For many decades now, scientists have been exploring as far into space as possible – putting men on the moon, sending probes outside of the solar system and even putting telescopes into space so they can see other worlds where life may exist. But what’s next for space exploration and will we ever see man set foot on another planet?
Back in January 2015, NASA announced their plans for an exciting new age of spaceflight, which could see man back on the moon before the decade is out. But why is the moon such an important part of our exploration of space and do we really need to go back?
Honestly, yes. In order to explore more distant worlds, mankind needs to be able to carry out extended lunar stays to learn more about the expertise needed for the desired much longer-term space missions. With a base on the moon, astronauts will be able to learn vital skills to further human presence into deeper space such as the ability to replenish rocket fuel and oxygen supplies from local material. After obtaining these new abilities, there’s no telling where mankind will be able to go to next- Mars or maybe even further afield.
Addressing the National Space Symposium in April, NASA’s Administrator Charles Bolden reiterated just how much he believed Mars mattered in space exploration. Noting how far humans had come compared to six years ago, when President Obama announced that he believed NASA should pursue a human mission to Mars, Bolden remarked “we’re closer to sending human beings to Mars today, than anyone, anywhere, at any time, has ever been”.
However, national organisations like NASA aren’t the only ones looking into space exploration and in recent months, it seems like other places may just reach their goals sooner. SpaceX, the private-sector space transportation company, have in the last month had their first successful upright landing of the Falcon 9 rocket at sea on a remote-controlled barge. Being able to land a rocket back on Earth, upright and intact, is a huge technological feat. It seems even more amazing when you realize that the SpaceX landing pad was only 250 x 150 feet. One landing is not a proven technology, but if SpaceX can perfect their landing technique, the cost of launching stuff into space may be reduced significantly.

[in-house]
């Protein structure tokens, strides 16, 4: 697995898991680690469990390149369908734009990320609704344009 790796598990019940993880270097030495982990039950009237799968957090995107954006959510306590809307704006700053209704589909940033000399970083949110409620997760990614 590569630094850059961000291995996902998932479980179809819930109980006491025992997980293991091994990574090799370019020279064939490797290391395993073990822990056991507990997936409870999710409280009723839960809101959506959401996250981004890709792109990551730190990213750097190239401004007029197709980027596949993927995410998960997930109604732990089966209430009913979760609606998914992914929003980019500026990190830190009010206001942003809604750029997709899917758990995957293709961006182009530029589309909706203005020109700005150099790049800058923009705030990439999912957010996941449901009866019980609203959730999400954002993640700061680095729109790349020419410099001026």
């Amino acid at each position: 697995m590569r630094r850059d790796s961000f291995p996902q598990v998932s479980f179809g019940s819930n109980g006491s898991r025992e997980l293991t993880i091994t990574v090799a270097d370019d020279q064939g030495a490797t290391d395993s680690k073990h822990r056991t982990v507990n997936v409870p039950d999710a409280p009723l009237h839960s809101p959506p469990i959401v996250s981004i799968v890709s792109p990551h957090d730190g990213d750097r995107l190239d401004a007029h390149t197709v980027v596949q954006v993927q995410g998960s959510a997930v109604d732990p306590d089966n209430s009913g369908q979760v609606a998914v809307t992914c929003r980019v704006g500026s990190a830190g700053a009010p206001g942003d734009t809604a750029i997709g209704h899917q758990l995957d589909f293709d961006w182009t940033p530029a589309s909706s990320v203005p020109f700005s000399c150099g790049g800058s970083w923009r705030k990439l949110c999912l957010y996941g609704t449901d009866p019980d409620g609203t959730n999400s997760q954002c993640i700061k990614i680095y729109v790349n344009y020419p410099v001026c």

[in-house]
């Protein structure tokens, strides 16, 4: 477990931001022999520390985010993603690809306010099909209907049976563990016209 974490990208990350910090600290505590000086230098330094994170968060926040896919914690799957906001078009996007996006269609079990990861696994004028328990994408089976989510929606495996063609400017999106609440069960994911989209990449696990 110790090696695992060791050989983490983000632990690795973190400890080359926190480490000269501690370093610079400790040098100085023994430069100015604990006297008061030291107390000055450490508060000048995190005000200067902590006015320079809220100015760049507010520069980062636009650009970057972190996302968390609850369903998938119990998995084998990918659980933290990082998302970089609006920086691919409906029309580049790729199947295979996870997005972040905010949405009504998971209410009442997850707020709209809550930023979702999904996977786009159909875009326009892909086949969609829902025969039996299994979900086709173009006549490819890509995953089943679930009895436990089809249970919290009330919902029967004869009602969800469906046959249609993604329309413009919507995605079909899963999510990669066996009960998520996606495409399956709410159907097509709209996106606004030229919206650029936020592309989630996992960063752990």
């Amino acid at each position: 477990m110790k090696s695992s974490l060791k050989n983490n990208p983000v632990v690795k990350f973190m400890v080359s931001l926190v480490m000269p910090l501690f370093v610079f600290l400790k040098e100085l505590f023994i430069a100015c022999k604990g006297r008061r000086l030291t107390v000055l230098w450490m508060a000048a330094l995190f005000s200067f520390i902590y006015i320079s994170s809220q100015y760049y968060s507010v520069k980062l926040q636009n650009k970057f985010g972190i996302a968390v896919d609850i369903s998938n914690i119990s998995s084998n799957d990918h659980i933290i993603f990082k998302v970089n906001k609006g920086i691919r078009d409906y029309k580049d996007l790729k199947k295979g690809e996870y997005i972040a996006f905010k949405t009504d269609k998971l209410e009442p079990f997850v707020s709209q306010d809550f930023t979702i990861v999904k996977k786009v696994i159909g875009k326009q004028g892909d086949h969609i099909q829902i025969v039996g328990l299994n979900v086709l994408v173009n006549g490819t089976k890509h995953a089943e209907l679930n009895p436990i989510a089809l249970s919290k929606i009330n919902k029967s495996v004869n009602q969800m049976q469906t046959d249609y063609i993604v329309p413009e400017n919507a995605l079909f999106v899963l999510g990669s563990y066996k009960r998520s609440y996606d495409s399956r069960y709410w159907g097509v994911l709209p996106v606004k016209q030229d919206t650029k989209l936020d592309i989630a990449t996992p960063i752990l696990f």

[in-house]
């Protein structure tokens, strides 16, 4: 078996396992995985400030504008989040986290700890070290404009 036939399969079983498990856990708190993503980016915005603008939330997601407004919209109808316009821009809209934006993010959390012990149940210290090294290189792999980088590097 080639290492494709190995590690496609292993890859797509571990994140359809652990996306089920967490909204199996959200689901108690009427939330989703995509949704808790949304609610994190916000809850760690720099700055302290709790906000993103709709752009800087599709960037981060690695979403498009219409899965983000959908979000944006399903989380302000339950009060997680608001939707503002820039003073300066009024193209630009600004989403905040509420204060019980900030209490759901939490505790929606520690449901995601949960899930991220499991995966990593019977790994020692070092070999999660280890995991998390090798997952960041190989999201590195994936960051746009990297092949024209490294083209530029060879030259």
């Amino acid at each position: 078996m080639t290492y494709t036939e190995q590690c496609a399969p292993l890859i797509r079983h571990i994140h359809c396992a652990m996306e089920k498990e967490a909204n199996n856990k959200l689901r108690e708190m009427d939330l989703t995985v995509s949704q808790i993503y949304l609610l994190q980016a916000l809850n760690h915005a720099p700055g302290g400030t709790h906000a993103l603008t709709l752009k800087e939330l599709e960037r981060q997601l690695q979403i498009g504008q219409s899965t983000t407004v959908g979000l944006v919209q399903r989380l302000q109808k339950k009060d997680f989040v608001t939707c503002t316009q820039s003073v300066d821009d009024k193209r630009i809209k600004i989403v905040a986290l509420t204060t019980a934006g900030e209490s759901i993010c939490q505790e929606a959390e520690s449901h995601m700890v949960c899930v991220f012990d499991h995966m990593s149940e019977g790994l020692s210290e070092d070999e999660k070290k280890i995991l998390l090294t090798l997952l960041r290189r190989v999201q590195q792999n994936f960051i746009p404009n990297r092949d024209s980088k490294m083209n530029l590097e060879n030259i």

Alongside reusable rockets, the Falcon 9 launch was also host to some very precious cargo. The capsule onboard held the Bigelow Expandable Activity Module, or BEAM. This module could solve the decade long conundrum on the limit of cargo size in spacecraft. The module itself was condensed to less than its final intended size, loaded and fired into orbit, before expanding in space. This technology means that it is possible to have two-thirds the size of the International Space Station launched in less than five percent of launches.
It’s not just manned space exploration that is seeking to explore further than before. The planned launch of the James Webb Space Telescope (JWST) in 2018, a telescope the size of a tennis court, aims to look deeper into space than any of its predecessors. With goals such as understanding the formation of the first galaxies, and the formation of stars and planets, the JWST may be the next step in answering some of the big unknowns in the field of astronomy and cosmology.
Some of the big names in the field of science and technology are also jumping on the exploration bandwagon. The Starshot Project has many well-known faces backing it, among them physicist Stephen Hawking and Facebook founder Mark Zuckerberg. The aim of the project is to send “nano craft” deep into space to be able to explore far more remote regions than humans have ever done before. Talking at the projects announcement, Hawking said, “The limit that now confronts us is the great void between us and the stars. But now we can transcend it, with light beams, light sails, and the lightest spacecraft ever built. Today we commit to this next great leap into the cosmos, because we are human and our nature is to fly.”
With the tiny rockets that the Starshot project plan to use, it will be possible to the reach the Alpha Centauri system (which is 25 trillion miles away) in just 20 years. Since the small craft will be able to take pictures, it is thought that they may be able to send back images of possible planets, leading to the potential of finding life on other worlds. Eventually, with the decreasing price of the computer components required to build such craft, each rocket would only cost a few hundred thousand dollars to build. This means that we would have a much more affordable way of reaching all that much further into the deep void of space.
The quest to explore space has not been this exciting since the 1960s. Humans have barely adventured far from our little blue dot. With the current advancements in both manned and unmanned space technologies, it may be about to change in years to come. For now though, humans are very much remaining on terra firma.